Sip, Chat & Play

Many Bengalureans are flocking to pubs, not just for a drink, but to engage in various activities, reviving the charm of old-fashioned socialising
A book reading 
session in progress.
A book reading session in progress.

BENGALURU: Author Shoba Narayan is no stranger to reading sessions or book events. However, her reading session for her recent book, 'Namma Bangalore: The Soul of a Metropolis', at The Biere Club was a completely different experience. The setting and crowd were unfamiliar, but the new faces were a breath of fresh air. “As an author, you always want to expand your readership. Hosting a reading session at a brewery or any kind of watering hole is different from holding one at a bookstore or café. The audience you get is refreshing,” says Narayan.

It’s not just book readings; many clubs are hosting various evening events for friends to gather at pubs. Ritika Bhushan found the dance nights at 21st Amendment Gastrobar, Indiranagar, particularly interesting. A regular attendee, Bhushan enjoys these events as a fun way to meet new people rather than just having a drink. “I am not a huge fan of clubbing, but I frequently attend these dance nights. They offer salsa, bachata, and kizomba, and the music keeps changing,” says Bhushan. With each music change, dance partners also change, providing a fun way to make new friends.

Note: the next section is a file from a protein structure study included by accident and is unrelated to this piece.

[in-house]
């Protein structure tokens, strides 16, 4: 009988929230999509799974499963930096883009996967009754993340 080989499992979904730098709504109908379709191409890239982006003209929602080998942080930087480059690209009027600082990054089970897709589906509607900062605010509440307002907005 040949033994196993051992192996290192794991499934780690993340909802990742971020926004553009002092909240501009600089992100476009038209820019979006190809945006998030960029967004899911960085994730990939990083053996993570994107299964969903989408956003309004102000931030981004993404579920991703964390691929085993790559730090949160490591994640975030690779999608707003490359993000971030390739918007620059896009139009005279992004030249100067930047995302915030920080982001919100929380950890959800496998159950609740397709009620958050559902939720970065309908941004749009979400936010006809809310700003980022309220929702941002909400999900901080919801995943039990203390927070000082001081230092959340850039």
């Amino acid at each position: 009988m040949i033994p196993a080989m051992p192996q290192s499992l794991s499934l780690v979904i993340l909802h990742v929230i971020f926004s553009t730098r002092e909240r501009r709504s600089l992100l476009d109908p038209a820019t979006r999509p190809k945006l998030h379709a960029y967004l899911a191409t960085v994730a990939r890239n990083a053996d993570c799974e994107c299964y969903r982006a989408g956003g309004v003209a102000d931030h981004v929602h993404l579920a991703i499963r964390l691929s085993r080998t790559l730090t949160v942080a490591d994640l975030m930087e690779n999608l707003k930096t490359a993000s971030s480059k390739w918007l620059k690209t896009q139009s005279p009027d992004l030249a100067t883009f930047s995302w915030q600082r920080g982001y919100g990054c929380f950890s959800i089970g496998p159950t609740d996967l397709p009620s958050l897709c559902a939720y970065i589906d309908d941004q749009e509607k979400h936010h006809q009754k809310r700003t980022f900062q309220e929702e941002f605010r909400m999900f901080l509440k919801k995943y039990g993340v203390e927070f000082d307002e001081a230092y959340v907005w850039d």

For those into geeky activities, many pubs offer quiz nights. Sukalyan Sen, always keen on testing his knowledge, was introduced to trivia nights at a pub by a colleague. New to the city, he found this a better way to hang out with friends or make new ones than just drinking. “I attend the quiz and meet like-minded people who are equally passionate about trivia nights,” says Sen. “Since it’s set in a pub, these are light-hearted events. If you win, great, but even if you don’t, you’re having fun with friends.”

Dance night at 21st Amendment
Dance night at 21st Amendment

The desire to do more than just catch up over a drink sparked the idea of exploring post-work activities. Aditi Rao, owner of K-OS The Game Bar, notes that too much gadget time has driven people to seek alternatives. “People are tired of meeting online; they want real-time conversations. Most discussions revolve around TV shows, sports, and movies. We realised people love shows like Friends, The Office and Family Guy, so

instead of just coffee table conversations, we made it a quiz evening. We have many regulars on these nights, and sometimes, they come not for a drink, but to have fun in an old-fashioned way,” says Rao.

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The New Indian Express